How to Serve Custody Papers

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If you filed a Complaint for Custody, Parenting Time, and Child Support, you must have copies of your court papers served on (given to) your child’s other parent. To learn more, watch the video How to Serve Divorce or Custody Papers.

What Papers Do I Have Served?

The first papers you will have served on your child’s other parent are:

  • The Summons

  • The Complaint for Custody, Parenting Time, and Child Support

  • Any other papers you filed to begin your custody case

Warning! The Summons must be served on your child’s other parent within 91 days, or your custody case may be dismissed.

Can I Be the Server?

No. There are several ways you can have your initial custody papers served, but you cannot be the one to serve the papers. You can ask a friend or relative to serve the papers, or you can pay your local sheriff’s department, police department, or a process server. Whoever serves the papers must be at least 18 years old and cannot be a party in your case.

What Does the Server Do?

The server must do the following things:

  • Personally give your child's other parent a copy of your court papers or mail the papers (see the mailing rules below),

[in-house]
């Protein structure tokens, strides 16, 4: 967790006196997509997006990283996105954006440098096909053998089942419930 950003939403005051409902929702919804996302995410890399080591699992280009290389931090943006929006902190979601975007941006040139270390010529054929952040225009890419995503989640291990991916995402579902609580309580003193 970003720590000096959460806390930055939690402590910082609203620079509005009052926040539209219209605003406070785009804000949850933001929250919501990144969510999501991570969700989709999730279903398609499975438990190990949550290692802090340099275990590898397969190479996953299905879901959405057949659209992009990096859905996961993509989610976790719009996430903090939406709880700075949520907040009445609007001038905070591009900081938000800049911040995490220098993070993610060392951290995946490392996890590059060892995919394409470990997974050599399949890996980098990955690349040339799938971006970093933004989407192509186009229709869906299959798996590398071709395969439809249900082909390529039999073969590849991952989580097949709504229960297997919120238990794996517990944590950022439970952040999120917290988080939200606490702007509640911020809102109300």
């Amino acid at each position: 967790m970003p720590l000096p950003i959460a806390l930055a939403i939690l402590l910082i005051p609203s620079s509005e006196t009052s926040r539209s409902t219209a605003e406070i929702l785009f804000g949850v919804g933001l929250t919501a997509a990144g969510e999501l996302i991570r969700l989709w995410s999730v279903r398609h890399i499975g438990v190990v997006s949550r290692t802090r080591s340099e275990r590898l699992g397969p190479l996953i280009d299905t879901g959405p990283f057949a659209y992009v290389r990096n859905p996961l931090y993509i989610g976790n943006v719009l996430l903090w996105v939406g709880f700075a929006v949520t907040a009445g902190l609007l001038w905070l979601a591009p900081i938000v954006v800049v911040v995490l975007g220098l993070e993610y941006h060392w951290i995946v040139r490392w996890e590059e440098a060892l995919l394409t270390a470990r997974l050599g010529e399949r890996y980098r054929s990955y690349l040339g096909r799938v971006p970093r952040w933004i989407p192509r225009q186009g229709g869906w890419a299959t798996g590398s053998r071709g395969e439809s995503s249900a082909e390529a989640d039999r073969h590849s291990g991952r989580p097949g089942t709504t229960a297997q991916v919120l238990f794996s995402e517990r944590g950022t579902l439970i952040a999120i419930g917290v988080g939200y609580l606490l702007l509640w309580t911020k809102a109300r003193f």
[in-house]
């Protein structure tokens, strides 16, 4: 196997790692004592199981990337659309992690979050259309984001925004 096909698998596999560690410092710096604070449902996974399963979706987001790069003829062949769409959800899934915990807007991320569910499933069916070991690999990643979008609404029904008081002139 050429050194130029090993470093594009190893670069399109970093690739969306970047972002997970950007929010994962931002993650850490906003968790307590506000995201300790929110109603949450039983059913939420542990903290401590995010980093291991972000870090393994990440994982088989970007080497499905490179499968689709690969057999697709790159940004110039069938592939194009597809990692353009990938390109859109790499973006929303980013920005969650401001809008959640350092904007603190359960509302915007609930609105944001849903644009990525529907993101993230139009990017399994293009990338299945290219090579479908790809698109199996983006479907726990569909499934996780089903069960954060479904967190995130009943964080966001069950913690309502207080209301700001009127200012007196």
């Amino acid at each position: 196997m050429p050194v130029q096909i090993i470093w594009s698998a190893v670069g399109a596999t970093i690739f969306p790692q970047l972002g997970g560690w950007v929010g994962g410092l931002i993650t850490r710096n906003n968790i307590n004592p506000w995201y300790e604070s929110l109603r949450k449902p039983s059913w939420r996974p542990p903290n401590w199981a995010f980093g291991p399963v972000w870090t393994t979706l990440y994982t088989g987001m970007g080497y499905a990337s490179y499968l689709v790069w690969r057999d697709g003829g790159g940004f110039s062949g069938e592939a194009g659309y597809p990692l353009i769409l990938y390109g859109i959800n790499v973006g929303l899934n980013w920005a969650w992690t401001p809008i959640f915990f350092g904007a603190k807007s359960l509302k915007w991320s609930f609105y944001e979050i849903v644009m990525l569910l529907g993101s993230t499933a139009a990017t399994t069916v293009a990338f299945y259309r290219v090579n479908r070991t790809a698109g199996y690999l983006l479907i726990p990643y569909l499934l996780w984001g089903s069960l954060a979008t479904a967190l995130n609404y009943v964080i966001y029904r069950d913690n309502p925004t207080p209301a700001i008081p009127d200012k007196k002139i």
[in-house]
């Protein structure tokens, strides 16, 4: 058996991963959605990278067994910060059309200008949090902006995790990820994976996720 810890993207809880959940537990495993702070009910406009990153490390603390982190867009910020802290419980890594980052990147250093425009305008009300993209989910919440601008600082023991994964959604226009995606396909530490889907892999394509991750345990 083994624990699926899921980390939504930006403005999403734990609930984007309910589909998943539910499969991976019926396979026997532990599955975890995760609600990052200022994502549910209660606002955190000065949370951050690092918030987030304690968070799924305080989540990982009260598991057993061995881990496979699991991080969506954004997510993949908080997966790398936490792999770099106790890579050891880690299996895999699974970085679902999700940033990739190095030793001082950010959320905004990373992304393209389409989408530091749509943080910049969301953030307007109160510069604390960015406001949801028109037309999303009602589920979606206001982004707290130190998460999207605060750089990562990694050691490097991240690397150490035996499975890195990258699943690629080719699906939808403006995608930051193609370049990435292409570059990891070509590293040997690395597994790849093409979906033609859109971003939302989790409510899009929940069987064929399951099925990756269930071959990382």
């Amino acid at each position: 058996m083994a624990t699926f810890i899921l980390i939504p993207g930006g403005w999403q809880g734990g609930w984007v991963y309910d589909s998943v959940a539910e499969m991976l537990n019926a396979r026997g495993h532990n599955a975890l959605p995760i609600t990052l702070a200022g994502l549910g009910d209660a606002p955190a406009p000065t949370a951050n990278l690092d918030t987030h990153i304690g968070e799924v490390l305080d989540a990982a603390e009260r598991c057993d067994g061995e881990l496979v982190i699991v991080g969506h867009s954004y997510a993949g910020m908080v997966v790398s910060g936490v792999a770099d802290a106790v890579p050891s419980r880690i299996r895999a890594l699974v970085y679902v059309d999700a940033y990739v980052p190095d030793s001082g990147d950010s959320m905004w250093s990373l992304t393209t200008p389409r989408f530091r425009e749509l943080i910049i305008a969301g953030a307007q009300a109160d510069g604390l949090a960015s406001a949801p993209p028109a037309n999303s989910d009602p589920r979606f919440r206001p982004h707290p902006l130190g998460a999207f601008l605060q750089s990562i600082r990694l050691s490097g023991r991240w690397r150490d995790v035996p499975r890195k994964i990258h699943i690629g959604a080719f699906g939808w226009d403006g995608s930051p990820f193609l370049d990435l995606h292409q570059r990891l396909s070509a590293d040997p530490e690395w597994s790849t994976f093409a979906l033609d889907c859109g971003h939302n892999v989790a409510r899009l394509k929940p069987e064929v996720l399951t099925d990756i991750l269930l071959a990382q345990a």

• Fill out and sign the Proof of Service that is on the second page of the Summons (form MC 01), AND

  • File the Proof of Service or return it to you to file

Rules for Mailing

The server can mail the papers by registered or certified mail, with service restricted to the Defendant and a return receipt requested. This type of service only works if the Defendant accepts delivery of the papers and if you have a safe address where the return receipt can be mailed.

To serve the papers by mail, have a friend or relative go to the post office and pay to have the papers mailed to the Defendant this way. Once the papers have been delivered, you should get a green card (the return receipt) in the mail.

Completing the Proof of Service

If the Defendant filled out the "Acknowledgment of Service" section

The Defendant may have filled out the Acknowledgment of Service section at the bottom of the Proof of Service. If they did, the server will not need to fill out the rest of the Proof of Service before it is filed.

If the Defendant did not fill out the "Acknowledgment of Service" section

If the Defendant did not fill out this section, then the server needs to fill out and sign the "Certificate of Service/Nonservice" section. This includes filling out the Defendant's name, and the date, time, and address or place of service. Under the subheading "Attachments (if any)," they should fill out the names of all papers served besides the Summons and the Complaint.